Why Crabs Don’t Smell So Good

Key Points

  • Ocean acidification, which is the result of the Earth’s oceans becoming more acidic due to absorbing more carbon dioxide in the atmosphere, is causing a decline in the populations of Dungeness crabs, an economically important species found along the Pacific coast.
  • The sense of smell is essential for crabs to find food, mates, and suitable habitats, and ocean acidification is reducing their ability to do so.
  • This reduction could impact other important species such as Alaskan king and snow crabs.

A study by the University of Toronto Scarborough shows that climate change is leading to the loss of the sense of smell in commercially important marine crabs.

The research, which focused on Dungeness crabs, found ocean acidification caused them to sniff less and impacted their ability to detect food odours, resulting in a thinning of their populations. The study also found that ocean acidification led to a decrease in the activity of sensory nerves responsible for smell.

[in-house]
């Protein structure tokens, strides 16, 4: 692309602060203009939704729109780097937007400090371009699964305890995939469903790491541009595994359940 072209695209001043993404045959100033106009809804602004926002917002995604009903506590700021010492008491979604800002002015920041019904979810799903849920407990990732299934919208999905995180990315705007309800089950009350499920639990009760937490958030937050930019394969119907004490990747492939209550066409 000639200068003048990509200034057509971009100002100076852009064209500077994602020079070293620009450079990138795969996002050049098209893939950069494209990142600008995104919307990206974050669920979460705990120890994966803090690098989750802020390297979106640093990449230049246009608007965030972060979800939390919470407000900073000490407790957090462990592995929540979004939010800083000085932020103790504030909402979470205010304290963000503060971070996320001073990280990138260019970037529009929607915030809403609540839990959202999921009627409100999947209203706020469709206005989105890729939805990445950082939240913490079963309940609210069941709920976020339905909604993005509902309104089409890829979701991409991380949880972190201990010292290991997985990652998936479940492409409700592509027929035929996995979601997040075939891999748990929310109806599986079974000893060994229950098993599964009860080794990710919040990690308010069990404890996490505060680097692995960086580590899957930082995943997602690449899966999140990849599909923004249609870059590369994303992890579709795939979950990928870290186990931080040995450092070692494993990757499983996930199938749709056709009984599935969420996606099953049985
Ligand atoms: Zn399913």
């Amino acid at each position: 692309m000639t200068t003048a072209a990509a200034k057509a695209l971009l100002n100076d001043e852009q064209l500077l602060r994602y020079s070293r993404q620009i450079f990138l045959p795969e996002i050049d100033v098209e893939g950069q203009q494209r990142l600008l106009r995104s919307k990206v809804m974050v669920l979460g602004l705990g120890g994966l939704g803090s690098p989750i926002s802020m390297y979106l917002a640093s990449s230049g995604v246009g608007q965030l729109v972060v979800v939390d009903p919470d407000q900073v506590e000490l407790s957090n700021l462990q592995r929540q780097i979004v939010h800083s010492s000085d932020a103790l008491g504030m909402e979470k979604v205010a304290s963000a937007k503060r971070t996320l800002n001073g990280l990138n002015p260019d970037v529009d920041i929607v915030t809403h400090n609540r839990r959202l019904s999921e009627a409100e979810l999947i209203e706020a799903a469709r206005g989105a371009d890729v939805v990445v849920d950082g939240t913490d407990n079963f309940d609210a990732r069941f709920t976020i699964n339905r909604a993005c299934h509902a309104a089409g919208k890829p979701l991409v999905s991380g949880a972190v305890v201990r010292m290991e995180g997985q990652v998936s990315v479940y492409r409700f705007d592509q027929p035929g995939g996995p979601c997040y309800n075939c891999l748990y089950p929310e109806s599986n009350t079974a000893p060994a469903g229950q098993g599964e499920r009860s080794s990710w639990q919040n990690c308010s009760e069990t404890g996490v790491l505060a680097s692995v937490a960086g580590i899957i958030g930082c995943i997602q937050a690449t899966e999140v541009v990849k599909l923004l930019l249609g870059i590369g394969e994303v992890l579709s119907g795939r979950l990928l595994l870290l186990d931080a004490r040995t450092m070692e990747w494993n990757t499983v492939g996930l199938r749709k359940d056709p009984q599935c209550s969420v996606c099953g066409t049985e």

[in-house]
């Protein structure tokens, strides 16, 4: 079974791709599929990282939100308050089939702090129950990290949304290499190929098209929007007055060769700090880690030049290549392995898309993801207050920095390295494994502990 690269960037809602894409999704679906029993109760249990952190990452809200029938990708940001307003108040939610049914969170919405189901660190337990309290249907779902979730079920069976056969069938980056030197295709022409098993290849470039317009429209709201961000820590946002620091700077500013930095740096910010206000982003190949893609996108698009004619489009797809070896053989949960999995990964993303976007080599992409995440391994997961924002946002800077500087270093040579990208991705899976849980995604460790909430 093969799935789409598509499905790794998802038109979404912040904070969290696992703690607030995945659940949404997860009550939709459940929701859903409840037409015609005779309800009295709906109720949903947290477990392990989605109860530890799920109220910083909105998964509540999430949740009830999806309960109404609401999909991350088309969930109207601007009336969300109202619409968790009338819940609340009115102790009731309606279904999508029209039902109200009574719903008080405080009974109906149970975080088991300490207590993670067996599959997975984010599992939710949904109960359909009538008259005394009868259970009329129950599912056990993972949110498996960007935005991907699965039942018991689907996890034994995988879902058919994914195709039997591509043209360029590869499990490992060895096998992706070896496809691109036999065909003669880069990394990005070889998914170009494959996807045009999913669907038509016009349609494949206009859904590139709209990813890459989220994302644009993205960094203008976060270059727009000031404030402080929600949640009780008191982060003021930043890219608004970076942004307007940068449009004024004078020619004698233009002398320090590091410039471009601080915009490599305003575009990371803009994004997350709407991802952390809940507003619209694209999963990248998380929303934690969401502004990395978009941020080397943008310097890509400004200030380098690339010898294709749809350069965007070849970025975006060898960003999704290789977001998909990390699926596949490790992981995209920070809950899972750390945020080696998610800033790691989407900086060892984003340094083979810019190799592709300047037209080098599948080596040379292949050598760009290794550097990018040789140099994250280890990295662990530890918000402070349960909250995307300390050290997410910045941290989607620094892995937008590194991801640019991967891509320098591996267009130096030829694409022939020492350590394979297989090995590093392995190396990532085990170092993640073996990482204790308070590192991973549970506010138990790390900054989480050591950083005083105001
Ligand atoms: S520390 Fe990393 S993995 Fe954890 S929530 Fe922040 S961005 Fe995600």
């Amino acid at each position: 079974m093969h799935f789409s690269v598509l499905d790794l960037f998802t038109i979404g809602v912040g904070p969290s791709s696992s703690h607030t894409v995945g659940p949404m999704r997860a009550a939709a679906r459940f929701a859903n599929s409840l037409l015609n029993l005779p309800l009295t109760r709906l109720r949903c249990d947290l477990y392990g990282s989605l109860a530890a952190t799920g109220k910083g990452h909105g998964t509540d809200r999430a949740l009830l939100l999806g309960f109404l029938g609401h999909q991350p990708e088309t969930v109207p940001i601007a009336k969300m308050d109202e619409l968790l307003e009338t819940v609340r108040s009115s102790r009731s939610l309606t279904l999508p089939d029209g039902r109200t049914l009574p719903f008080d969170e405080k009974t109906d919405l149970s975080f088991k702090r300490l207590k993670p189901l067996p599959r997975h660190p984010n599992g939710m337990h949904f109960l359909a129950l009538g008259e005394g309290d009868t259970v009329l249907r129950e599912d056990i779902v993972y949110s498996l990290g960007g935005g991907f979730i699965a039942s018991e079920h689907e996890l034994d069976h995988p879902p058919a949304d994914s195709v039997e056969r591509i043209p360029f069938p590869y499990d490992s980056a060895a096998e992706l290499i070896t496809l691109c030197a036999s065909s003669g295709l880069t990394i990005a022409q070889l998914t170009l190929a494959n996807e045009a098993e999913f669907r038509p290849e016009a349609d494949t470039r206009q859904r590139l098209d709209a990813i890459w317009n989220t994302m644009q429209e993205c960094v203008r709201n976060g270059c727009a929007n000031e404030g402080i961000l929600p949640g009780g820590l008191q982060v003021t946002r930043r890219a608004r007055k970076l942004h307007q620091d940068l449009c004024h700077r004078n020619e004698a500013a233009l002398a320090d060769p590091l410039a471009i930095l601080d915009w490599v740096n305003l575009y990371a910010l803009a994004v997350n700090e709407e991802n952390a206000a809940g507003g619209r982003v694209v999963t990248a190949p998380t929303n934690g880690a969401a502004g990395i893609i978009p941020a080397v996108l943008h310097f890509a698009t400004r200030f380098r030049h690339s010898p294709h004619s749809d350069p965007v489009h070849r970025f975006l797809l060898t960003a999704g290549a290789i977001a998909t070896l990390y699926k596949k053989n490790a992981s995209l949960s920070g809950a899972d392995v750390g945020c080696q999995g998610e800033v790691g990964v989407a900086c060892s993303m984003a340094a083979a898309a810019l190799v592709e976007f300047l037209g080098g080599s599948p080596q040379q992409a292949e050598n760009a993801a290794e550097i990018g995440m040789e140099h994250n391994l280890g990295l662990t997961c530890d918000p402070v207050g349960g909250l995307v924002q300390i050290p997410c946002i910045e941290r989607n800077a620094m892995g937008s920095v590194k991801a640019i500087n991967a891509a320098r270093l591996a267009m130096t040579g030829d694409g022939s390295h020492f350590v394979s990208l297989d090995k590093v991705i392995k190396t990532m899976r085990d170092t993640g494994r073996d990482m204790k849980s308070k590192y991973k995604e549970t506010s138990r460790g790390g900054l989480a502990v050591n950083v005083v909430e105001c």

The study reveals that the loss of sense of smell in marine crabs is climate-related and partially explains the decline in their numbers.

According to the study’s co-author, Cosima Porteus, crabs sniff through a process called flicking, where they flick their small antenna through the water to detect odours. “Crabs increase their flicking rate when they detect an odour they are interested in, but in crabs that were exposed to ocean acidification, the odour had to be 10 times more concentrated before we saw an increase in flicking,” says Porteus.

Tiny neurons responsible for smell are located inside these antennae, which send electrical signals to the brain. However, when crabs were exposed to ocean acidification, they sniffed less and required odours to be 10 times stronger before they started to sniff more. “These are active cells and if they aren’t detecting odours as much, they might be shrinking to conserve energy. It’s like a muscle that will shrink if you don’t use it,” she says.

Porteus says that the reduced food detection could impact other economically important species like Alaskan king and snow crabs because their sense of smell functions the same way.

The study was published in the journal Global Change Biology and was supported by the Natural Sciences and Engineering Research Council of Canada.

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